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Publication numberUS8073884 B2
Publication typeGrant
Application numberUS 11/961,741
Publication dateDec 6, 2011
Filing dateDec 20, 2007
Priority dateDec 20, 2007
Also published asUS20090164534
Publication number11961741, 961741, US 8073884 B2, US 8073884B2, US-B2-8073884, US8073884 B2, US8073884B2
InventorsPaul Mercer
Original AssigneeHewlett-Packard Development Company, L.P.
Export CitationBiBTeX, EndNote, RefMan
External Links: USPTO, USPTO Assignment, Espacenet
System and method to derive high level file system information by passively monitoring low level operations on a FAT file system
US 8073884 B2
Abstract
A method (and corresponding system and computer program product) detects modified files and/or directories in a storage device. The method builds a file-sector coordination table for files in the storage device before relinquishing access control of the storage device to a host computer. The method passively monitors write transactions in the storage device from the host computer. The method identifies sectors affected by the monitored write transactions and stores in a sector list. The method regains access control of the storage device from the host computer and builds a list of modified files by intersecting the sector list with the file-sector coordination table. The method may optionally share the list of modified files with related applications.
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Claims(20)
1. A computer-implemented method for detecting modified files from a plurality of files stored in a plurality of sectors of a storage device, the method comprising:
building a file-sector coordination table for the plurality of files, the file-sector coordination table comprising information about sectors used by each of the plurality of files;
relinquishing a high-level access control of the storage device to a computer;
monitoring write transactions in the storage device while the high-level access control of the storage device is relinquished to the computer;
identifying sectors affected by the monitored write transactions;
regaining the high-level access control of the storage device from the computer; and
intersecting, after regaining the high-level access control of the storage device from the computer, a collection of sector identifiers of the identified sectors with the file-sector coordination table to build a list of modified files.
2. The method of claim 1, wherein the list of modified files includes data files and directories.
3. The method of claim 1, wherein a modified file comprises at least one of a new file, a deleted file, a moved file, and a changed file.
4. The method of claim 1, wherein the storage device uses one of the variants of the File Allocation Table (FAT) file system.
5. The method of claim 1, wherein building the file-sector coordination table comprises:
building the file-sector coordination table for the plurality of files by traversing the storage device.
6. The method of claim 1, wherein identifying the sectors affected by the monitored write transactions further comprises:
compiling a sector list or a sector bitmap to store the identified sectors.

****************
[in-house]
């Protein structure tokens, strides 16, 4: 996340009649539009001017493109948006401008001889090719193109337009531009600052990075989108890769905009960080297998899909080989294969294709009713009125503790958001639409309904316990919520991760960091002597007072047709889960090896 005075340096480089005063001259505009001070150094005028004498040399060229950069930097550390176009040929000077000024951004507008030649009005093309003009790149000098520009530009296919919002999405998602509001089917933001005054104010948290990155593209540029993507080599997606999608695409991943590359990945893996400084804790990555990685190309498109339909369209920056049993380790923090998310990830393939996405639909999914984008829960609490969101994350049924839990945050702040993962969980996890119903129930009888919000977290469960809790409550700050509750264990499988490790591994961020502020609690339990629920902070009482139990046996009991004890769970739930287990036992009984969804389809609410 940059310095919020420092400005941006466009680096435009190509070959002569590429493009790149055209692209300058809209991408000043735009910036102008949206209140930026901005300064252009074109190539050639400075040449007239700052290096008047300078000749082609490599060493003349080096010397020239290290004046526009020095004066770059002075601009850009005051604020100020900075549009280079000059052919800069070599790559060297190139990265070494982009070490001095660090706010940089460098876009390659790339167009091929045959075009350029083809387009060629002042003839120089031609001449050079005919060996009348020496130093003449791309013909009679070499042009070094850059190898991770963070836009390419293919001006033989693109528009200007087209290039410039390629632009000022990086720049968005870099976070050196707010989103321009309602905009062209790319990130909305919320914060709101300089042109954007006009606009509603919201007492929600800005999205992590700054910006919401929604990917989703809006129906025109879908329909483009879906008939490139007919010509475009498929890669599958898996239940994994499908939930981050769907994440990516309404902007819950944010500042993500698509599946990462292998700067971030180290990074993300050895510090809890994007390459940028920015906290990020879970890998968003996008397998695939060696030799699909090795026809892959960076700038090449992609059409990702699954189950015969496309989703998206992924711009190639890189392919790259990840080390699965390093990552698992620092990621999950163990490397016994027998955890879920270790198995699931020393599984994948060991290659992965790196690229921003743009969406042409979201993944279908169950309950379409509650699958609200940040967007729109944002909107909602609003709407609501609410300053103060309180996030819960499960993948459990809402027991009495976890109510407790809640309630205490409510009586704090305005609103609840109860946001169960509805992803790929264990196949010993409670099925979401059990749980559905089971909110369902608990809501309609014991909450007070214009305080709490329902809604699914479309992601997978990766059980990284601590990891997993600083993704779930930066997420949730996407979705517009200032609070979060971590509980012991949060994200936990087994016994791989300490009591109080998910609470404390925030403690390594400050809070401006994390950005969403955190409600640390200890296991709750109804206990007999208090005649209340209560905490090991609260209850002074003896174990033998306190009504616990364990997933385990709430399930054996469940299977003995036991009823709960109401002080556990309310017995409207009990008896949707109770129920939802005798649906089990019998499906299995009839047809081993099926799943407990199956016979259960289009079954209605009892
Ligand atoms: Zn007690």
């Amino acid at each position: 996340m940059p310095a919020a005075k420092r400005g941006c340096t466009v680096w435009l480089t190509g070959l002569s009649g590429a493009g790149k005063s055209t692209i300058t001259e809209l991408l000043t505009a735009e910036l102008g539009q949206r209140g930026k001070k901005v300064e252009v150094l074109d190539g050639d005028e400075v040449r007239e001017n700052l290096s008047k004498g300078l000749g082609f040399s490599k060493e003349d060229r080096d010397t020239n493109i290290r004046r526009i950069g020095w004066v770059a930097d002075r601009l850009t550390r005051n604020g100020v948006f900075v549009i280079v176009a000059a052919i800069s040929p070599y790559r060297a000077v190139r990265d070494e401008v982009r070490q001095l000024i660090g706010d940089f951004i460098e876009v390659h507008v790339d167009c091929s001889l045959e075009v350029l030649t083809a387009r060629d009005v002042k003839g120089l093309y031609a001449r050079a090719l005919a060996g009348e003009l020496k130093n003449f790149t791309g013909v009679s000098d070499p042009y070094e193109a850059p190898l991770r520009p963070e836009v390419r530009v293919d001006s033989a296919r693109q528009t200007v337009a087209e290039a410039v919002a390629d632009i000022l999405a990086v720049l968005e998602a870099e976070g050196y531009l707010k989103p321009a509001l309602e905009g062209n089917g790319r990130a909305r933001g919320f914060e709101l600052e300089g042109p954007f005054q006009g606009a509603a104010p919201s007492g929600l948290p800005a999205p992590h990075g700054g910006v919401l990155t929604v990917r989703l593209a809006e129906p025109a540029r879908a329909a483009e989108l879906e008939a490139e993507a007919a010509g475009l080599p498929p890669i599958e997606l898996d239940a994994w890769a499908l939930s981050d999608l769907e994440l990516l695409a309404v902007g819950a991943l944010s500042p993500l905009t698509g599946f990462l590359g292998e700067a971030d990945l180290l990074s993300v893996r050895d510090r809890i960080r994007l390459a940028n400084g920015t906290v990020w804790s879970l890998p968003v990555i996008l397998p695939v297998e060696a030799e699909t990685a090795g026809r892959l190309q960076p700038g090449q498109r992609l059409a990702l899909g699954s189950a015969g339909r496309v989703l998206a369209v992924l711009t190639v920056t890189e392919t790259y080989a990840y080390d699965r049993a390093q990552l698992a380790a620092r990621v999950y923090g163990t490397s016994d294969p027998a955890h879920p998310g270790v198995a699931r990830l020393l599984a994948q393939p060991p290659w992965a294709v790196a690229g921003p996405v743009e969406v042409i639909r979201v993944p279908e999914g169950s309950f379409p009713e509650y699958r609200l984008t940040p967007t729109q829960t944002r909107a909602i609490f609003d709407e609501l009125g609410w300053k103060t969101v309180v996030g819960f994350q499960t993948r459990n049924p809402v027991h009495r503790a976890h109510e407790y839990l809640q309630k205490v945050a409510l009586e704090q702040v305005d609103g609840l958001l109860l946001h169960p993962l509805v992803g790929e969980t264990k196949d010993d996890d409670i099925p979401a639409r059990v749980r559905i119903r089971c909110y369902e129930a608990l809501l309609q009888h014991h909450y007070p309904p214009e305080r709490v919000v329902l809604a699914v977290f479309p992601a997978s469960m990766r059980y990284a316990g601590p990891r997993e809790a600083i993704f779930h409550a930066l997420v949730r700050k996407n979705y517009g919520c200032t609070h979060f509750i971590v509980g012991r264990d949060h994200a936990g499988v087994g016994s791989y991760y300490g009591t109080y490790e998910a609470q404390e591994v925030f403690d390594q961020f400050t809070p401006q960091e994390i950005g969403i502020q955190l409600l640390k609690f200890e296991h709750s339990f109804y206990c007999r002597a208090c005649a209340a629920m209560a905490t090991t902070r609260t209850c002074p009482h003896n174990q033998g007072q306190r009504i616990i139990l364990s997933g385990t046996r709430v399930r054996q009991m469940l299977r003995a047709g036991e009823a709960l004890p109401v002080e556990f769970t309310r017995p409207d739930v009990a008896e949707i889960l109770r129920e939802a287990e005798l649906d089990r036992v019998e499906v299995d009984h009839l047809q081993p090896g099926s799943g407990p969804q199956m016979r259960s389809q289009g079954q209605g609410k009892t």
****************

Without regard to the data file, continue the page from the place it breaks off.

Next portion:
7. The method of claim 1, wherein intersecting the collection of sector identifiers of the identified sectors with the file-sector coordination table to build the list of modified files comprises:
for each identified sector, identifying an associated file in the file-sector coordination table and adding the associated file to the list of modified files.
8. The method of claim 1, wherein building the file-sector coordination table for the plurality of files comprises:
building the file-sector coordination table responsive to receiving a signal requesting for relinquishment of the high-level access control of the storage device to the computer.
9. The method of claim 1, wherein intersecting the collection of sector identifiers of the identified sectors with the file-sector coordination table to build the list of modified files comprises:
identifying newly created or moved files based on the collection of sector identifiers of the identified sectors and the file-sector coordination table.
10. The method of claim 1, further comprising:
notifying an associated application of the list of modified files.
11. A non-transitory computer readable medium with stored instructions, the instructions when executed by a processor cause the processor to perform a method comprising:
building a file-sector coordination table for a plurality of files stored in a plurality of sectors of a storage device, the file-sector coordination table comprising information about sectors used by each of the plurality of files;
relinquishing a high-level access control of the storage device to a computer;
monitoring write transactions in the storage device while the high-level access control of the storage device is relinquished to the computer;
identifying sectors affected by the monitored write transactions;
regaining the high-level access control of the storage device from the computer; and
intersecting, after regaining the high-level access control of the storage device from the computer, a collection of sector identifiers of the identified sectors with the file-sector coordination table to build a list of modified files.